Revamping Your Pitch
You’ve been around for a couple decades and you’ve been working with the same pitch to attract new business and get clients to sign the quote.
But there comes a point in every business’ lifecycle where it’s time to revisit the pitch because:
- It’s just old and dusty.
- It’s not working as well as it should be to attract and retain new business.
But whatever the case, your pitch cannot be your pitch forever. I’m not saying that you have to go back to the drawing board every year, but I am saying that you could use a regular, honest, candid assessment of what it is and how it’s working.
It’ll be a hard pill to swallow, but there might come a time when you notice your pitch isn’t working at all. Business is slow or stagnant and you’re just not winning RFPs. And if it keeps happening again and again, you can’t really blame the competition for beating you. Nobody wants to do it, but you’ve got to stand in the mirror and figure out what you can do to make changes.
It might surprise you, but there are a few relatively easy ways you can revamp your pitch right now:
Sometimes, reengineering your pitch is as simple as a SWOT Analysis. If you’re not familiar with that, it’s a honest and open assessment of your strengths, weaknesses, opportunities, and threats (SWOT). You get all your key leaders in a room, you ask for everyone’s candid feedback, and you write all of it down with the intention of saving it and referring back to it. At its core, a SWOT Analysis is a gut check for the state of the brand. It might be just enough for you to craft a new pitch based on your assessment.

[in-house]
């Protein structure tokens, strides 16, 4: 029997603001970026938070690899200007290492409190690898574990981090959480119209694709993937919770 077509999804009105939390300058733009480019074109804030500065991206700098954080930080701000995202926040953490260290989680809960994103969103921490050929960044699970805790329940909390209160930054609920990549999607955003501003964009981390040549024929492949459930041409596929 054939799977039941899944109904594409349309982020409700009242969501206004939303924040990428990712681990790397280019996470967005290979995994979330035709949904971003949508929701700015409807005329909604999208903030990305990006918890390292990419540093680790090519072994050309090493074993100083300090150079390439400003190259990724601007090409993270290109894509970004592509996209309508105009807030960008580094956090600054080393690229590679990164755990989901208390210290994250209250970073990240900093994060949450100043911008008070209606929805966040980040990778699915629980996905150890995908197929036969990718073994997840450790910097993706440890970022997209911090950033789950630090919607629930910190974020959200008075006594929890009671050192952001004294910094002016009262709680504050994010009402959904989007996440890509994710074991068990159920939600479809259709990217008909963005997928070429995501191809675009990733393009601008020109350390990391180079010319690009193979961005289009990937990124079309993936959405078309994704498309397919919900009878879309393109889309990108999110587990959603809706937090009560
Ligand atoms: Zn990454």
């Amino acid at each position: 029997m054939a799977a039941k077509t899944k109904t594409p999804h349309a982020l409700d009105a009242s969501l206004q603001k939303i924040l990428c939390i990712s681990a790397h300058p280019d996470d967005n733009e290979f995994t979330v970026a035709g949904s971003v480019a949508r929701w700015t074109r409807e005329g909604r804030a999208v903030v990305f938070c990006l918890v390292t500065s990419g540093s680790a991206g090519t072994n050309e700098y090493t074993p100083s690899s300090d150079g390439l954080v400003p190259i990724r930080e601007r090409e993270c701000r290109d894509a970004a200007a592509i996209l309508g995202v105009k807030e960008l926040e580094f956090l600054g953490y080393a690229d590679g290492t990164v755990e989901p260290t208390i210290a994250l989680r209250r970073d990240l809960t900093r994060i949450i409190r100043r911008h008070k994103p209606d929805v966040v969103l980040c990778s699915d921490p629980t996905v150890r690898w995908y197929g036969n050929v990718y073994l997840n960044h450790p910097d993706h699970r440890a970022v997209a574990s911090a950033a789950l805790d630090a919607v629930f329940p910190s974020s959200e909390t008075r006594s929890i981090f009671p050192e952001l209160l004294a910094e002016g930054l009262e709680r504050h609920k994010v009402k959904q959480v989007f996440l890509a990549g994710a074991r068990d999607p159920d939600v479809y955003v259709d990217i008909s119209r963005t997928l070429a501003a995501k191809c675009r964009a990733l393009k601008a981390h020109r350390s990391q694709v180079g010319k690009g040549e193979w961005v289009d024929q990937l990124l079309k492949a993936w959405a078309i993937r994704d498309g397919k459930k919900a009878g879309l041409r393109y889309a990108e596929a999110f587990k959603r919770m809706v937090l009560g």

Another option is to survey people. Have meetings with individual members of your staff. Call up former clients. Sit down with current clients. Figure out why anyone would want to work for your company or do business with you. Your clients and your employees all had to cross that bridge at some point. What made you so attractive in the first place? Maybe it’s time to recapitalize on your assets and find a way to explain that so that it’s compelling and attractive to new employees and clients.
Hiring an outside, unbiased observer like a consultant could also be extremely powerful for redirecting your pitch. More often than not, you and your team won’t be able to see the problem because you are the problem. It takes someone with an outsider’s perspective to tell you what’s going wrong and what’s going right. Yes, it’s the only method that costs money, but it’s an investment worth making based on all the potential future business you could attract. Plus, outside consultants often allow for employees to be honest about things they couldn’t normally be honest with you about. Sometimes, honest, professional feedback is all you need.
Selling yourself to potential clients, potential employees, and your community is based on how you pitch yourself. It’s your way of getting people on your side. We understand how sensitive this can be, but trust us, there is nothing more important you can do as a business.